Yeah, I got the impression he is milking his “fame” here. He doesn’t say anything at all has happened to him. The answer to his question “If recognized on the street, what will people’s first opinions be of me?” should be

“Hey, aren’t you the guy from the Peloton commercial?”



For anyone missing why the ad was problematic:

The woman in the ad is not presented as some zealous fitness nut at the very beginning, which is the only way such a gift is not a backhanded insult.

As I inferred on the original post about the ad, gifts are supposed to tell the recipient how you feel about them; items and services that are actually wanted and/or needed are considered ‘thoughtful’ presents which express the giver’s esteem.

Giving a timid-acting woman (who’s already slender even by society’s ridiculous standards) an expensive exercise bike inadvertently sends the message - “Don’t get fat or out of shape, babe.”

Had the woman actually been of average size, the message would be “You are fat/out of shape.”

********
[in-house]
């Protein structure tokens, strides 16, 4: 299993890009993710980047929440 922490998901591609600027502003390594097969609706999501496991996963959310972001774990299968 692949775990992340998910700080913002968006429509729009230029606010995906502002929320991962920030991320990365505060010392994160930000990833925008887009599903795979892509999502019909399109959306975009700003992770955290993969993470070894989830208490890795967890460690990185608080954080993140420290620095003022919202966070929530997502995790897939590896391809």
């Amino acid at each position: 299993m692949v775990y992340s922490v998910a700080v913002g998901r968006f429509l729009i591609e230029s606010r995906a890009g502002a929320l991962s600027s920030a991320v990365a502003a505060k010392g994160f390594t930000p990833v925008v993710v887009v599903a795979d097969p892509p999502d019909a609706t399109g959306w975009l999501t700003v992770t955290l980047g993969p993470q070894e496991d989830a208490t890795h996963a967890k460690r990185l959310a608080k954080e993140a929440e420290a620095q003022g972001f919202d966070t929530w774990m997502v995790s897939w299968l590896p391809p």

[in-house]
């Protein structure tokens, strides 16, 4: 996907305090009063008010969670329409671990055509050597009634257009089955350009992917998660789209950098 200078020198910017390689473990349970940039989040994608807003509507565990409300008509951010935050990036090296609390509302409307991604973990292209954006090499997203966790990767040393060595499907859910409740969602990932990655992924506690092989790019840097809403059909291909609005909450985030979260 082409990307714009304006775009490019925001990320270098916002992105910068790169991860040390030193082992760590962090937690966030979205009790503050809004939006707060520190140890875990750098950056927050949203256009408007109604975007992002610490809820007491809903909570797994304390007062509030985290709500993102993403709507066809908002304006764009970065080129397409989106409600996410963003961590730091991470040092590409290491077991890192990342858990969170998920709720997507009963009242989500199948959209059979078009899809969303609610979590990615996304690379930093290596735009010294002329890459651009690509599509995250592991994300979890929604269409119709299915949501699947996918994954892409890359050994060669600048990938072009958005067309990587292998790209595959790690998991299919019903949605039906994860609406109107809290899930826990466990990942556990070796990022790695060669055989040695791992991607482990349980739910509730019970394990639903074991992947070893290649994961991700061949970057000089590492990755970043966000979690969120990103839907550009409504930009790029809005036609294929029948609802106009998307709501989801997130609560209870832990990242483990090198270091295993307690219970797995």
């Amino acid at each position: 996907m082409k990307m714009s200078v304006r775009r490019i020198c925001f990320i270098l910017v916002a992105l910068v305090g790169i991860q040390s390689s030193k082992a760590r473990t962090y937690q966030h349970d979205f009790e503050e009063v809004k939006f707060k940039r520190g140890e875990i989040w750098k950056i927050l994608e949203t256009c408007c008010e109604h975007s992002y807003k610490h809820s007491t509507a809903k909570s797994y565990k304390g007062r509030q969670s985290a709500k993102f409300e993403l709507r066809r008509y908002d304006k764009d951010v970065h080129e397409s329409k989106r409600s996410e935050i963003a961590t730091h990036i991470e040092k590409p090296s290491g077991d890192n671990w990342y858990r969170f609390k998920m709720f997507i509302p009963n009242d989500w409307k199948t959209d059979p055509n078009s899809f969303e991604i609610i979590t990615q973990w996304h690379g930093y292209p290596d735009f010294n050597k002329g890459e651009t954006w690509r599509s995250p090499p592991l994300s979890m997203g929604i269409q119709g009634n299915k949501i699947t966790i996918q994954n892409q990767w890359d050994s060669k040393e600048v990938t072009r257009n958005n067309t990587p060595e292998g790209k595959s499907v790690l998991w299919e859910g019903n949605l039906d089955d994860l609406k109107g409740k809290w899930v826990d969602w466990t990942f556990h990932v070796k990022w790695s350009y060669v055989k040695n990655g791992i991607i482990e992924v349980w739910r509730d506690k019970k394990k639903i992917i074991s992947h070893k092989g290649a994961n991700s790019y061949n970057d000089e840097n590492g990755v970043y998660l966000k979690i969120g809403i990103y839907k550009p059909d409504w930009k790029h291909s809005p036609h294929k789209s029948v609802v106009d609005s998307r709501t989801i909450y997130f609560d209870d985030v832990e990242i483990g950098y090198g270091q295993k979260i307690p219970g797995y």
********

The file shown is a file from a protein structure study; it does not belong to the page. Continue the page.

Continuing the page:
This impression is not helped at all by the fact that she is shown unhappily getting up early to work out, while her hubby is still blissfully sound asleep next to her.

Again IMO, unless she’s really into fitness or cycling, giving a woman exercise equipment as a gift is just as bad as giving her a vacuum cleaner.


Funny because it seems like the ad agency was going for a generic-harm-nobody type ad.


They failed.


Due to the mentality present at both client and agency, that ended up translating badly in execution. I’m sure that they didn’t intend for this viral response grounded in creeped-out viewers, even if everyone involved is now starting to pretend they meant to do so.


My theory is that the ad was originally one minute long, and was much more balanced, but someone was like “Cut it down to 30 seconds.” So they cut out all the parts where it seems like the woman actually likes riding the Peloton and it changed the overall impression. Meanwhile, everyone at Peloton is still thinking about that one-minute ad they saw, and can’t figure out why people find the televised one cringeworthy.